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Lighting is the powerful result produced by the buildup of opposite electrical charges in a thunderstorm. The electrical discharge emits bright visible light and the electrical current heats the air and expands it into plasma, producing the acoustic shock waves that we hear as thunder.

Exactly how opposite charges build up in the thunderstorm is still not fully known. The most widely accepted theory begins with the polarization of the precipitation inside the cloud. Ice crystals and raindrops take on electrical charges as the move through the Earth’s electrical field. These negatively and positively charged droplets and crystals tend to separate, with the positively charged crystals tending to rise to the top. This gives the top of the cloud a positive charge, while negatively charged crystals and hailstones tend to build up a negative charge in the bottom of the cloud.

Opposing electrical charges are strongly attracted but insulated by the air between them. Once the charge builds sufficient strength, an electrical discharge may occur within the cloud, between clouds, and from cloud to ground. However, only about one in 4 lightning bolts strikes the ground. Lightning bolts travel quickly–about 60,000 miles per second.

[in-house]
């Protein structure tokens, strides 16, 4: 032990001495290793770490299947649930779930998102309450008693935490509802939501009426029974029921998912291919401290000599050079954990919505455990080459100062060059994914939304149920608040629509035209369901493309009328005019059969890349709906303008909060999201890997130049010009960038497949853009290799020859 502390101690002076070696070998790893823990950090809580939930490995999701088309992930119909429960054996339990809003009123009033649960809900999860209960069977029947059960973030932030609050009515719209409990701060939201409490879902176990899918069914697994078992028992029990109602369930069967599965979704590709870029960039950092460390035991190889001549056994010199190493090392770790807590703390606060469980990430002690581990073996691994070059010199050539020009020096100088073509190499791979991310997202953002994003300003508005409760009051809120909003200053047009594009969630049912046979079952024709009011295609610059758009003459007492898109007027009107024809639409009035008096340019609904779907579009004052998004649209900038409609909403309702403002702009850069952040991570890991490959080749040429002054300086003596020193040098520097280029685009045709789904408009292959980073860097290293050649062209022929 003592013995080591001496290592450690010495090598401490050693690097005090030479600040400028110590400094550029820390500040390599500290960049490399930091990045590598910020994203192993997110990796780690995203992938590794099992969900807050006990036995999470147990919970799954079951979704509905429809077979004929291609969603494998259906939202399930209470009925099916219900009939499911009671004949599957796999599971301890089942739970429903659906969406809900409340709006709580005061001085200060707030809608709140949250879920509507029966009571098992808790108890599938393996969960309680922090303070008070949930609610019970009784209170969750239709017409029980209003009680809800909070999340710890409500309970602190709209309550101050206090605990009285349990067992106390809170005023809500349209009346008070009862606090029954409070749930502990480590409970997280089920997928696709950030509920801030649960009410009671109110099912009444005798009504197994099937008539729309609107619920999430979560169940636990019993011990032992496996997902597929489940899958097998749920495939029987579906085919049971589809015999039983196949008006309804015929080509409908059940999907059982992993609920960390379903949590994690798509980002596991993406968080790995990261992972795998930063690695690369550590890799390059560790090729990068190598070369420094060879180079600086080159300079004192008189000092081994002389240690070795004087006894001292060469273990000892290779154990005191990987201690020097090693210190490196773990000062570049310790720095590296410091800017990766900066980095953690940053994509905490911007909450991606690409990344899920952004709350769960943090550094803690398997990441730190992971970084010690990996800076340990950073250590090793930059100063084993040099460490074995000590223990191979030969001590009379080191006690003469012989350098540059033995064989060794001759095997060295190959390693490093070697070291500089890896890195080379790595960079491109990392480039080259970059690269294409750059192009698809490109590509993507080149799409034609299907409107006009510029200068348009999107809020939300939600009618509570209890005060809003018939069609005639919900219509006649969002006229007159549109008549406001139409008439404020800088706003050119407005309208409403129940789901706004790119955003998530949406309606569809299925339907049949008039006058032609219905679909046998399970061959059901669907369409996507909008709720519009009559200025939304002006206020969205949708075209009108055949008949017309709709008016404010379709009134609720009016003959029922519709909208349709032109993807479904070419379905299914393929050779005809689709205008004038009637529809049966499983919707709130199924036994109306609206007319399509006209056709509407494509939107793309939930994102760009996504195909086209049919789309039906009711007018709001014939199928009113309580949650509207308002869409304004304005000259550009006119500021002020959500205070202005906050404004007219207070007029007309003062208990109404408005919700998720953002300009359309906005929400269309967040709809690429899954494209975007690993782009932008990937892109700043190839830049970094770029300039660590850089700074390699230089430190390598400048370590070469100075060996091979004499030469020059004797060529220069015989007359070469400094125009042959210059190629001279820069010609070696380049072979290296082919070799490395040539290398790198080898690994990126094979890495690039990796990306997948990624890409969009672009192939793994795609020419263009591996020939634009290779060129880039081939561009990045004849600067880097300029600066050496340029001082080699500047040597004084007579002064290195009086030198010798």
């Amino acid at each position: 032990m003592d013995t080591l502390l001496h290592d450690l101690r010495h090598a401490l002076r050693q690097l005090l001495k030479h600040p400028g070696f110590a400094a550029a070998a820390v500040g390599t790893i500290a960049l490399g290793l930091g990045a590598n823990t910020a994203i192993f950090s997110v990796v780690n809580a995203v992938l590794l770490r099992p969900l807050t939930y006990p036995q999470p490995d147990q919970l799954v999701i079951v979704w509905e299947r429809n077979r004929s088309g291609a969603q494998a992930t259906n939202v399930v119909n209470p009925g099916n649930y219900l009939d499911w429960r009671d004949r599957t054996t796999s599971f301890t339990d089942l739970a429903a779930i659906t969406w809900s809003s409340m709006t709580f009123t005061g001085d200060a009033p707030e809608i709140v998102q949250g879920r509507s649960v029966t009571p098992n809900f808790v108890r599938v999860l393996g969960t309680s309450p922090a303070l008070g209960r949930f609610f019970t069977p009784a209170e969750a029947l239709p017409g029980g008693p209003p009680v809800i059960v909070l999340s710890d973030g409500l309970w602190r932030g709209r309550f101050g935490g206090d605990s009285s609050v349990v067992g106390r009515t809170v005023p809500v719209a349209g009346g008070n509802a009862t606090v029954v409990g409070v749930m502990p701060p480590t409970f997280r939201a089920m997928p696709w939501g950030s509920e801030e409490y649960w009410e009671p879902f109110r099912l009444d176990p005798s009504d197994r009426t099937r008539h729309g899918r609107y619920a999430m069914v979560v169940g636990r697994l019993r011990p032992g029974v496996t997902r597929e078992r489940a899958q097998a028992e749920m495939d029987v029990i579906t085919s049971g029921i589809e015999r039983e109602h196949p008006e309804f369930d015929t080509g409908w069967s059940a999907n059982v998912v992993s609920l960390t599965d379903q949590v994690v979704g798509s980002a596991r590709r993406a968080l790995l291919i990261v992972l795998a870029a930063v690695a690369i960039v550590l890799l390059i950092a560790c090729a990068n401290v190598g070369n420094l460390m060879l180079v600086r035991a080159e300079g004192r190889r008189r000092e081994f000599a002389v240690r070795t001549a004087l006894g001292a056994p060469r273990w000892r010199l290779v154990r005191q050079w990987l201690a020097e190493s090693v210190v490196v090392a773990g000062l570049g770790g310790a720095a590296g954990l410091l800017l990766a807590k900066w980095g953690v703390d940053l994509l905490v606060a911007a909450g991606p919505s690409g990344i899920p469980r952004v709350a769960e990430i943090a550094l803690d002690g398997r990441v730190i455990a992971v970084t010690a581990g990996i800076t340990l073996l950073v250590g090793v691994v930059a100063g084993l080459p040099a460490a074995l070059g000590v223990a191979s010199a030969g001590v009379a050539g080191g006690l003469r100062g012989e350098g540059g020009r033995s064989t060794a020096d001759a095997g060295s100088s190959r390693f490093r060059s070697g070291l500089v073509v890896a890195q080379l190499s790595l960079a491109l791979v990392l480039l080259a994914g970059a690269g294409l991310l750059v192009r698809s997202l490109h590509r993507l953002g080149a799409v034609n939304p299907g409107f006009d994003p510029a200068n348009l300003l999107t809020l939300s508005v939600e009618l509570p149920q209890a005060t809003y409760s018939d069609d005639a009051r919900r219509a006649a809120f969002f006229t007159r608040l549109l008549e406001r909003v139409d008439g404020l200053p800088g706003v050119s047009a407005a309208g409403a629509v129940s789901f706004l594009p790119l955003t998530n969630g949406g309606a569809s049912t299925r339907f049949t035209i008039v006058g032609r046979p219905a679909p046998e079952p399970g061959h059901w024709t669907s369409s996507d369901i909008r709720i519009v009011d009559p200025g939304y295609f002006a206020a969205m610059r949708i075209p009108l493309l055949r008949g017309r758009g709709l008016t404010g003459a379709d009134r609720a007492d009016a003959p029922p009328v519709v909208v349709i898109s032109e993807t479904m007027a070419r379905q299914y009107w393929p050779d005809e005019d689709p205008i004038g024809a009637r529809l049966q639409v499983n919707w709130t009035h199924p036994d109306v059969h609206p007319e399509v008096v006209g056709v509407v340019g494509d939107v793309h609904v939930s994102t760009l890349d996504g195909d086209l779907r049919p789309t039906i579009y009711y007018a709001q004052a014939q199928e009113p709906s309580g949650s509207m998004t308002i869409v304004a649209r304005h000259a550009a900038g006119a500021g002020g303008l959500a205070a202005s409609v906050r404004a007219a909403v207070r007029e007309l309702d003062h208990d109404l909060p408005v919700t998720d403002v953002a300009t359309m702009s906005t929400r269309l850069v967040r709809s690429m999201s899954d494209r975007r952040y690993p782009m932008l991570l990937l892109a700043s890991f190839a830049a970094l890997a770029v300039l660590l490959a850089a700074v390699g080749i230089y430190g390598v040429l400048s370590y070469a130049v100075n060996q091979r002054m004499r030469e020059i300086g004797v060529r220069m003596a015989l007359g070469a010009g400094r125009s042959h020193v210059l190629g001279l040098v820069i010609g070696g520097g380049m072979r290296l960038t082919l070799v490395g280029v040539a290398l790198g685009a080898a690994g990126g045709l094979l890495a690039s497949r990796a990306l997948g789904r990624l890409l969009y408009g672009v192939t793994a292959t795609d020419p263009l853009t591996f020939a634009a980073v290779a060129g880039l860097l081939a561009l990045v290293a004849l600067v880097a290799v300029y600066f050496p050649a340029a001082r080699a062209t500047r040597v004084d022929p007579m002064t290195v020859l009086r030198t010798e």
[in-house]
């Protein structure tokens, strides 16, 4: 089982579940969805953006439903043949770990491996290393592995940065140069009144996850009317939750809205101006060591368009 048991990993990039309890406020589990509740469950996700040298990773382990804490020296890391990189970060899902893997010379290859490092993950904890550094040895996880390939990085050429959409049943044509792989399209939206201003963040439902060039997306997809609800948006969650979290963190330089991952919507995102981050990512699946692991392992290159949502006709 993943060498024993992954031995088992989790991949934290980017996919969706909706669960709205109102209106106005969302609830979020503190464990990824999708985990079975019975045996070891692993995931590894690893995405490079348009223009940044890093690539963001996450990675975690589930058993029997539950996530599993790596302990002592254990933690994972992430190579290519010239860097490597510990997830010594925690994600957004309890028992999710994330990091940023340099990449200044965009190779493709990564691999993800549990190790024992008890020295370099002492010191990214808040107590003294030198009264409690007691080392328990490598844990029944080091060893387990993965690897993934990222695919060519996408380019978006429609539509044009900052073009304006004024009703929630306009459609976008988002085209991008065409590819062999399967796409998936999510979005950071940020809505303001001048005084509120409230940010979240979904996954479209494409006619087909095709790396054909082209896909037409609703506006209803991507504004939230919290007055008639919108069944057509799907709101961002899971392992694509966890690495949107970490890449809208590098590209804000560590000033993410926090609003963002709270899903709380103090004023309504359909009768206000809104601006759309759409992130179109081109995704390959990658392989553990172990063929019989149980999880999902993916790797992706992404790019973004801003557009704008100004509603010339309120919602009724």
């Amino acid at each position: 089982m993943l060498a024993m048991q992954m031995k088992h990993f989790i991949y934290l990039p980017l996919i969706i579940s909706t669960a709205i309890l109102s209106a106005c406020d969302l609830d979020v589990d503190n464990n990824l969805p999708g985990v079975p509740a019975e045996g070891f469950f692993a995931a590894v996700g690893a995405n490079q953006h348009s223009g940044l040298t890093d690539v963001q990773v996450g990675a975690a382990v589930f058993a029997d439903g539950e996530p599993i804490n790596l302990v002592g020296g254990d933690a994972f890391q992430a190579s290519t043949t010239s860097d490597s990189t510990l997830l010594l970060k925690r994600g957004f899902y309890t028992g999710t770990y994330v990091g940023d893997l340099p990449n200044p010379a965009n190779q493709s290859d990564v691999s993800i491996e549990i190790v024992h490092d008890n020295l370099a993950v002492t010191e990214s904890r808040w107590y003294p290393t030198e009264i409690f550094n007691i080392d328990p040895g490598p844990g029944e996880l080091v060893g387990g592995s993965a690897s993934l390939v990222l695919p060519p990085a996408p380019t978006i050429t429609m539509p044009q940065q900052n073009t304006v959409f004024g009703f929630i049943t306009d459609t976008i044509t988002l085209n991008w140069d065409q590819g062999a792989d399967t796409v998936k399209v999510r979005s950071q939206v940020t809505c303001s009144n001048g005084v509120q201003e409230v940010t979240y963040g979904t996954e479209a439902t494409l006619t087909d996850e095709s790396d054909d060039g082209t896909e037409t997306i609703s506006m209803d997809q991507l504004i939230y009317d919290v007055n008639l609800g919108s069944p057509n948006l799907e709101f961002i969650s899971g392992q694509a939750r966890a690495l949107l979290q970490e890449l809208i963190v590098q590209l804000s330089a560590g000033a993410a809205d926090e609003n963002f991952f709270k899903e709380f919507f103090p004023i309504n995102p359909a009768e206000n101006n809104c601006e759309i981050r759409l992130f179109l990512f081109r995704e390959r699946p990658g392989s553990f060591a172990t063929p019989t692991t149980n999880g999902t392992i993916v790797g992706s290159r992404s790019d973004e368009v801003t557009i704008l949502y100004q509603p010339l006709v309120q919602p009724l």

Most lightning (about 95 percent) is negative lightning. This is because it is discharging the negative charge from the cloud. However, about five percent of lightning is positive lightning, traveling from the positively charged cloud tops to negatively charged ground. Discovered only in the 1970s, positive lightning is 6 to ten times more powerful than negative lightning. It represents a much greater threat to man and technology.

Thunder is produced when the air almost a lightning bolt is superheated, causing it to expand and then contract rapidly. Sound travels more slowly than light, so its possible to estimate how far distant lightning strikes are my counting the seconds between seeing the lightning and hearing the thunder. Sound takes about five seconds to travel one mile. Thunder more than 20 miles away is usually inaudible.